The Cable Guy Drives a Beamer
Last fall, Layer3 started testing its technology and service under the brand name Umio in several hundred households in two upscale Texas communities. None of Umio’s customers signed on because of that supercomputer back in Denver. Instead, they were drawn by the promise of awesome customer service. When you place an order, an installation person shows up exactly at the appointed hour, driving a BMW. He brings a set of set-top boxes in a variety of colors—one for each television. Each is slightly smaller than a traditional cable box. Installation is simple—so simple, the company promises, eventually customers will have the option to install the box themselves.
Customers were also intrigued by the promise of more than 300 channels representing both cable and Internet offerings, all organized in an easy-to-use guide. The guide employs algorithms that analyze demographic data, time of day, and viewer preferences to determine which channels to prioritize, and you can use the remote or voice commands to operate it. If you love the Houston Rockets, and it’s game time, Layer3 will show that first. Flip from the guide to the movies tab, and visual images of your titles pop up, with a list of all the ways you can watch: via Netflix, Amazon Prime, or set the DVR to record it at 8pm when it comes on Showtime. (For Apple’s iTunes, you’ll have to hook up your Apple TV.) Customers can also log in to the service from their mobile devices while on the go.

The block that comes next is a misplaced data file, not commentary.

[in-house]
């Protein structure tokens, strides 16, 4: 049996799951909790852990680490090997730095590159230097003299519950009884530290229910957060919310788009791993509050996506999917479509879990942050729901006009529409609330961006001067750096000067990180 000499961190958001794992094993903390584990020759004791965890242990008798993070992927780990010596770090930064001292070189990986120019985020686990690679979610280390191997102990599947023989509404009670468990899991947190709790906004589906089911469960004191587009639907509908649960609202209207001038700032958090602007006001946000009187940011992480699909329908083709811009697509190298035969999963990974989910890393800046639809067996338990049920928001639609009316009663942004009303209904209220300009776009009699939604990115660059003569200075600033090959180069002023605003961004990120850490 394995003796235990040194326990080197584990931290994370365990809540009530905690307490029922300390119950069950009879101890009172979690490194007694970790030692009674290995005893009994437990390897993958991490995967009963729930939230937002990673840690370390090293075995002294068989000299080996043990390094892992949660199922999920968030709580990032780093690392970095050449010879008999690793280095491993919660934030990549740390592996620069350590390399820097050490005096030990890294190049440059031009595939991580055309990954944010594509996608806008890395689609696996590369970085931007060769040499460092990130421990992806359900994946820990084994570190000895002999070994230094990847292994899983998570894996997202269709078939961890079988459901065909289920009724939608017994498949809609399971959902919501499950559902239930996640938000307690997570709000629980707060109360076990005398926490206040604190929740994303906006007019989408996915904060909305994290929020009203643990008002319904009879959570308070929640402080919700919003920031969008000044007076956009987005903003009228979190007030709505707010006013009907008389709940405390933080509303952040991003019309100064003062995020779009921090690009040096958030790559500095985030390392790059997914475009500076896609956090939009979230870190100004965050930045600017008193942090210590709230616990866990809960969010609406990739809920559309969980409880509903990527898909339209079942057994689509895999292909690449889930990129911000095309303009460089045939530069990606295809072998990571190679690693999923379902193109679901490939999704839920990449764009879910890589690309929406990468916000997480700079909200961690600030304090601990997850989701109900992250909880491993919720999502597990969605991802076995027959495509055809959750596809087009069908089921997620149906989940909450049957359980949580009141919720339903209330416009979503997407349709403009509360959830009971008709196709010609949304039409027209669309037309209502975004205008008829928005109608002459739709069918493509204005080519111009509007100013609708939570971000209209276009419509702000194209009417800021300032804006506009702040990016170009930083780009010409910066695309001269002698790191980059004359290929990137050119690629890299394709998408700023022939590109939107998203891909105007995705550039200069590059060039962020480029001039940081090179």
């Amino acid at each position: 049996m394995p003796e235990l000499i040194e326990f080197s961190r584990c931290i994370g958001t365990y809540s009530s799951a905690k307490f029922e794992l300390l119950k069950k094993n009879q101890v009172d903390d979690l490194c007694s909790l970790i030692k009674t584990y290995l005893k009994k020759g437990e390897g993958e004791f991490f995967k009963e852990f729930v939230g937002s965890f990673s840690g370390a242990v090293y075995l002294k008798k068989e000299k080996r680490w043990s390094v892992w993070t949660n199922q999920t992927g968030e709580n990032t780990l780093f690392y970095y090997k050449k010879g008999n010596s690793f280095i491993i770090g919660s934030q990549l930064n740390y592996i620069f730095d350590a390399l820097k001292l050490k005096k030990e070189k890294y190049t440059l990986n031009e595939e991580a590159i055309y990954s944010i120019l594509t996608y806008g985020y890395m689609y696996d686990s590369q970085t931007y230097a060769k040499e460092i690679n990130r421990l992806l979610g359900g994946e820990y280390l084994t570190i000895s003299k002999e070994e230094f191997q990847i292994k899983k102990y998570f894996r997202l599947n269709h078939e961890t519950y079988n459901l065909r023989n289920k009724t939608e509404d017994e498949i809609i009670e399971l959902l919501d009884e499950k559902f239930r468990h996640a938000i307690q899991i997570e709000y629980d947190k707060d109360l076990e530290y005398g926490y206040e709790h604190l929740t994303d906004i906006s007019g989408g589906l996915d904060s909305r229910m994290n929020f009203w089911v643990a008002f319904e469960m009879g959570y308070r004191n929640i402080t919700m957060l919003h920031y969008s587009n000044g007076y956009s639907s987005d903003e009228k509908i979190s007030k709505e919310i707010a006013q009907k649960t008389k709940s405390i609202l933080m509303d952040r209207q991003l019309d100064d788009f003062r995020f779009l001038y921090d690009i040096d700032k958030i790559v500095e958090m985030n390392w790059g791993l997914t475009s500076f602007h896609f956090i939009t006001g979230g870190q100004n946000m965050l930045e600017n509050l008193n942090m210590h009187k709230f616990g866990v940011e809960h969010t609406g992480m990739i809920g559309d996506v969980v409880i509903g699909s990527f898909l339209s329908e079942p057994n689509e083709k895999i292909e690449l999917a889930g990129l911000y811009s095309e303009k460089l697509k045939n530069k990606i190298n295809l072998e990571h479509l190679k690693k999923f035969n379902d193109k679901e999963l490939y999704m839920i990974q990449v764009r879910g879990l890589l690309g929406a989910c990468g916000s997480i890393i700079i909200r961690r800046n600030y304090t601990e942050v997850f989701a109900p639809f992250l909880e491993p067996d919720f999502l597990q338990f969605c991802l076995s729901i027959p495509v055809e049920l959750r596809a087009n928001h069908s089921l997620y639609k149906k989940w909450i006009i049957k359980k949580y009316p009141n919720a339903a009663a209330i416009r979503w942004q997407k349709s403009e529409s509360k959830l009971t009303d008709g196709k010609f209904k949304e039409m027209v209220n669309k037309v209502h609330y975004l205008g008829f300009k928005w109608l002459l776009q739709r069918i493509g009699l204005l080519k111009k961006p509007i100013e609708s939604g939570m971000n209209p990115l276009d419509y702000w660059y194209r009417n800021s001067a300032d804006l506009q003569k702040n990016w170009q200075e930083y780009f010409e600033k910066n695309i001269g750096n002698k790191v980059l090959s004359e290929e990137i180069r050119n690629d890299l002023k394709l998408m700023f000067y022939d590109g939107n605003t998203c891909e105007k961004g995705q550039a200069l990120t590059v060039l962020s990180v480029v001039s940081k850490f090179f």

Layer3 TV can offer all of this because, like a traditional pay TV service, it has struck deals with a host of programmers. Though it has yet to make any of those deals public, its safe to say that the service offers the major broadcast, cable, sports, news, kids, and premium channels. “These are industry veterans,” a former programmer who worked on one of the deals told me. He asked not to be identified because the details of the agreement are confidential. “ There’s no real downside to working with them, and I think that the idea that they’re cooking up to turn the business on its head a little bit is a really good one.”
Yeah, But You’re Taking on Comcast?
So will it work? That’s the multi-million dollar question. Now that he is this close to launching Layer3, Binder is a realist. “Now we have to do a good job,” he says. “We gotta answer the phones if someone calls, and show up at the time they expect us to be there. And all the stuff has to work, all the time.” Meanwhile, if Layer3 starts to catch on, other companies will try to replicate its best features.